How SEO will kill google – or the problem with backlinks

When the web was young, backlinks were the perfect way to measure a sites popularity. The sites with backlinks were more popular and the sites with backlinks from more popular sites were even more popular as you would expect. And all was well.

But in today’s world no matter how much bleach you apply to your white hat, you can’t get around that little bit of knowledge you’ve acquired. Backlinks = success on Google. And by knowing this and “exploiting” this you will knock out those websites that don’t attempt to do any “SEO”. Your white hat may look white, but really it’s gray. You will do all the right things to generate backlinks. Invariably as much as Google would hate to admit it, this breeds a competitive landscape. “You can’t win if you don’t play.” It has now become essential to “ethically” build backlinks in order to get organic Google search results. And this is very bad for the quality of links on Google’s search results.

No matter how innocent you try to be, the cat is out of the bag. It is far to easy to get a large number of “encouraged” backlinks to a given site. When you search on Google the really big players come up first. And this is good. They have such a huge number of backlinks that they can pretty much be seen as genuine. It’s the middle ground. The “long tail”. These are the problems. If a smart developer/designer releases a WordPress theme with a backlink and that theme is used by several hundred people they get lots of page rank. These wordpress themes can be used on popular blogs with plenty of pagerank themselves. This is “white hat” activity. But it’s really intelligently gaming the system. The SEO gurus know plenty of tricks to get backlinks and PR.
Because of this many Google “long tail” searches that are more specific are filled with SEO’d sites both white hat and black hat spam. I know quite a few people who actually are switching to other search engines because of the “backlink” spam. “Quality backlinks” are just too easy to get, especially if you are willing to pay money for them. And that goes on everyday.

Backlinks were a good idea at some point. Now they are only showing that you are trying really hard. The people that talk the loudest and the most often aren’t always the best. And proliferating backlinks to your site with all the right keywords to game the system doesn’t mean your content is the best either. It just means that you are good at generating backlinks.

Until spiders can have a clue what they are parsing it will be hard to impossible to solve this problem and still use backlinks.
Social networks like, and are “the next new thing”. By having people vote on pages… the crap filters to the bottom. This of course will have it’s own set of problems – but invariably will be far better and more accurate than backlinks. At the end of the day some content will be brilliant and good – and still be undiscovered. However more data will yield better results.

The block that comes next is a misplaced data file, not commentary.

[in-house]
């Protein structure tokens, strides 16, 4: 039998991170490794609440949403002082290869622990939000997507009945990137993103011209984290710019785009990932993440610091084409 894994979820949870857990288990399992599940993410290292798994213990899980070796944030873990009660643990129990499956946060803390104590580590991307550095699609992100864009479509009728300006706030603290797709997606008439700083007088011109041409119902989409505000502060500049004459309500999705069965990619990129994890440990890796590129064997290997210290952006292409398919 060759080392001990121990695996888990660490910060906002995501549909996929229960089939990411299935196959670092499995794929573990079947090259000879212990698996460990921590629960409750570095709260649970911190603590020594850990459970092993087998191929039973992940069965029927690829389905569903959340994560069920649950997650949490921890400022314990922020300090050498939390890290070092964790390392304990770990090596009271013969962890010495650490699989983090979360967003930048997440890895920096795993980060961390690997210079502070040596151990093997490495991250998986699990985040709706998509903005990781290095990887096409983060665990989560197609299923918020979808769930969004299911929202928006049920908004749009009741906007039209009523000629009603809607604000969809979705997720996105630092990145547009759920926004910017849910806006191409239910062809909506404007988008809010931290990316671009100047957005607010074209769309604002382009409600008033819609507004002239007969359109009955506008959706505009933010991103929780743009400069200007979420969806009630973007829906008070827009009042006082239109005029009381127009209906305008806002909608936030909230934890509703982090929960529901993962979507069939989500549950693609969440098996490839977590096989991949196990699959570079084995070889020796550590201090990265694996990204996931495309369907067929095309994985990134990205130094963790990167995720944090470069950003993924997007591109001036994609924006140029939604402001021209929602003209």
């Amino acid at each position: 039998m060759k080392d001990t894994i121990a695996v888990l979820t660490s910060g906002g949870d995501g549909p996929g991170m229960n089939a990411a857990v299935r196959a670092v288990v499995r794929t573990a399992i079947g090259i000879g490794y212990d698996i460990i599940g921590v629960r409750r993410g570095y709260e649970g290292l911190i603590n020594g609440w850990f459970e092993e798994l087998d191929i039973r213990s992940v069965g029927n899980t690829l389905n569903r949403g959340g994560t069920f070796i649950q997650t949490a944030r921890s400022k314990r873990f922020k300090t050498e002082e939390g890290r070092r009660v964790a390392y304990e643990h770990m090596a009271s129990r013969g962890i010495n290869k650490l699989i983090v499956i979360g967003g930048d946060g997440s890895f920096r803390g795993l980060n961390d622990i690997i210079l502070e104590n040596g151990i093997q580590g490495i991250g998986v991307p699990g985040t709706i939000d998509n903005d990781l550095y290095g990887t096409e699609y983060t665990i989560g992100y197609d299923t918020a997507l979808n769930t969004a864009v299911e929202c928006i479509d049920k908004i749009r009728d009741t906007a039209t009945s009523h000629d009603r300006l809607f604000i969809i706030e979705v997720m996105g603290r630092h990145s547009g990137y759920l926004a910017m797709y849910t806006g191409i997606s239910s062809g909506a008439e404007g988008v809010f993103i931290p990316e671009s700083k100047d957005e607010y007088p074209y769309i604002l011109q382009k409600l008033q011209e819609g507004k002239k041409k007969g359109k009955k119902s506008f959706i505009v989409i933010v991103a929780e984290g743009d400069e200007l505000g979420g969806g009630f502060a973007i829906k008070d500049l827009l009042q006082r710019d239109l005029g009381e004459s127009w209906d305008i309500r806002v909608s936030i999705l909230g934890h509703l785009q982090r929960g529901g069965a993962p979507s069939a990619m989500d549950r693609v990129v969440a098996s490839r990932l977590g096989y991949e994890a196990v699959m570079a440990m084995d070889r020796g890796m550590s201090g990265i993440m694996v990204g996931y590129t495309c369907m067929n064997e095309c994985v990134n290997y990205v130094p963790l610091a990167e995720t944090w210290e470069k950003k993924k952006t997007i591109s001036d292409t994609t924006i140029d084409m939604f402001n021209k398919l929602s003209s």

How do you really judge the worth of a website? Is it how many people like it? The demographics of those people linking to worth for specific topics? How long people spend on the site itself? These are fascinating questions that search engines will be forced to answer in upcoming year – or they will be inconsequential.

Why Silver Bullets Tarnish Over Time – New Paradigms Getting Thrashed in the Field

This concept really applies to much of life, however, computer science in particular.

Why is is that new ways of doing things can have remarkable success when they are at “the discovery stage” and end up being useful but disappointing in the field? Object oriented programming turns into spaghetti class interdependencies and deep hierarchies in day to day use. A giant leap forward and two steps back. Software patterns turn into misuse and abuse of the Singleton pattern and inappropriate shoehorning. Extreme programming becomes an excuse to write unmaintainable code that passes each and every unit test. Simplicity becomes an excuse to build things so bare bone as to become unusable. It seems like each new “promising technique” becomes troublesome once it goes mainstream. Still worth the trouble, but troublesome all the same.

You may find yourself scratching your head about why such issues aren’t discovered before they gain mass acceptance. Why when things are in “the R&D” phase they perform so well. Even when these same things are tested in limited circles on “real world problems” they continue to seem like the next silver bullet.

The answer unfortunately is as hard to swallow as it is simple. Early on the people developing and working with these new technologies are quite often some of the best in the field and the smartest guys out there. By the time the concept migrates to the other 90% of the coding world it finds itself slammed against the middle and trailing ugly end of the bell curve. These portions of the curve will often times misunderstand and misuse the new tools and techniques presented to them. It’s during these phases that the backlash usually kicks in. Guidelines and rules must be created to keep the average programmer from hanging himself with too much rope.